America had often been discovered before Columbus, but it had always been hushed up.
- Oscar Wilde, Irish writer and wit (1854-1900)
History is indeed a strange bird, as evidenced by this quote. Remember, Wilde lived more than a century ago.
Oscar Fingal O'Flahertie Wills Wilde was quite correct about the existence of the Americas being known long before Columbus. But it was not well known to the elite of western Europe who controlled the printing and expression of history over most of the period since Columbus set sail.
It was even taught to students in western Europe and North America that Columbus discovered America in 1492. Many countries in the Americas celebrate Columbus Day or some variation thereof.
In fact, the Chinese were in Canada at least one century before Columbus. The "god" Glooscap (likely a Chinese ship captain) is well known in the Canadian province of Nova Scotia from that period. The foundations for elaborate stone structures remain, but the Chinese left by 1425, long before Columbus persuaded the merciless Isabella and Ferdinand to sponsor his voyages to the New World to find treasure in "India."
Columbus, a mapmaker by trade, even located an island (now known as Cape Breton, known to Columbus and his contemporaries as the Isle of Seven Cities) on a world map he made in 1490. He couldn't have "discovered" what he already knew existed two years before he set sail.
Besides, Columbus never did set foot on the mainland of the Americas, though he spent time on several islands of the Caribbean and was governor of one until his "subjects" had him removed for being such a horrible leader. He was not an explorer, but an advance man for future trading expeditions on behalf of Spain.
Before the Chinese, the Vikings (Norse) established a settlement in the Canadian province of Newfoundland somewhere around the turn of the First Millennium, at least 500 years before Columbus.
The Grand Banks were no doubt fished by sailors from Norse countries and Iceland for centuries before the Chinese or the Norse created a settlement with foundations that didn't rot because they were made of wood. Both what today we know as the Grand Banks and the shoreline of northern Canada appeared on Norse and Portuguese maps long before the Newfoundland settlement.
Sailors, scholars and mapmakers never believed that the world was flat. Though a Flat Earth Society still exists today, the concept was an invention of the Church of Rome (for reasons that remain obscure). It's first flat earth was a square. Later the flat earth was changed to a circle because sailors couldn't find the corners of the square no matter how far they sailed. Nor could they find the edge of the flat, but that was another story the church hushed up.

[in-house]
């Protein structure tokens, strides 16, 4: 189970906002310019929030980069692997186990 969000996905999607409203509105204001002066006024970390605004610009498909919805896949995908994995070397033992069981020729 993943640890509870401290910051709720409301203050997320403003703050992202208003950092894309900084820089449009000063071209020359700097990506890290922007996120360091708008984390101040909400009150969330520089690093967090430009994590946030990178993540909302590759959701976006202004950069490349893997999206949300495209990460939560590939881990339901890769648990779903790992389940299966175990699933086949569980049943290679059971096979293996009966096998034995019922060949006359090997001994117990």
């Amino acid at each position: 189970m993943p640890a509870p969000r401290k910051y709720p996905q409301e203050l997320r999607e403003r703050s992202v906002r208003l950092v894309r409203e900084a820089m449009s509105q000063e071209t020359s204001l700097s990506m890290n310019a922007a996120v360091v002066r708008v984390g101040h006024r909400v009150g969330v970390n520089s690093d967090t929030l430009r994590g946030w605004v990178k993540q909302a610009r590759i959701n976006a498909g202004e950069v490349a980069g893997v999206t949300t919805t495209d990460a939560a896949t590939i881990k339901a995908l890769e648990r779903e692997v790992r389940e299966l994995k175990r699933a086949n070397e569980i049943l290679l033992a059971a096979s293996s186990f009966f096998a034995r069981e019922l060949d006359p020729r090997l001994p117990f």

A map of the Antarctic was made within a few decades of the first Columbus voyage, even though no Europeans that sailed for their monarchs visited that coldest of all lands until centuries later. That map shows the actual land of Antarctica, the part under the ice. What we know today by satellite photos is an Antarctica that is much larger than the land itself because it includes the ice around the continent. Most of the actual land can't be seen under the ice.
That particular map is not commonly discussed in public or classrooms because no one seems to know how the land could be mapped if it was covered by ice one to two kilometres thick. If there were no ice there at the time (Europe was in its Little Ice Age), then how does that speak to the predictions by global warming advocates who say that all coastal cities will be inundated when the Antarctic ice melts in our future?
For the land to have been mapped, it must not have been covered by ice. As little snow falls in Antarctica, it must have taken ages for that much ice to accumulate. Why were coastal cities not under water in those times?
History, as students who study it thoroughly discover, is a managed form of propaganda. Those who pay to have the history books printed hold the power to manipulate what is written.
When I was in high school, almost everything we studied in history class was about wars and events that surrounded them. We were led to believe that the world was constantly at war and that what was important for us as students to learn was the dates and places where the most important battles took place.
No one studied the people, the cultures and the lifestyles that existed in the places of history between wars. In those days, the history that was not managed by the nobility of Europe was concocted by the Church of Rome.
Today we know that people do have lives between and during wars. Most of us are living such lives.
It would pay us to remember that people make history, not wars. Some want us to believe that wars still dominate the world and that those who do not believe in war or who want to focus on peace should not have a say.
Turning It Around: Causes and Cures for Today's Epidemic Social Problems, striving to put life and history into prespective.
Learn more at http://billallin.com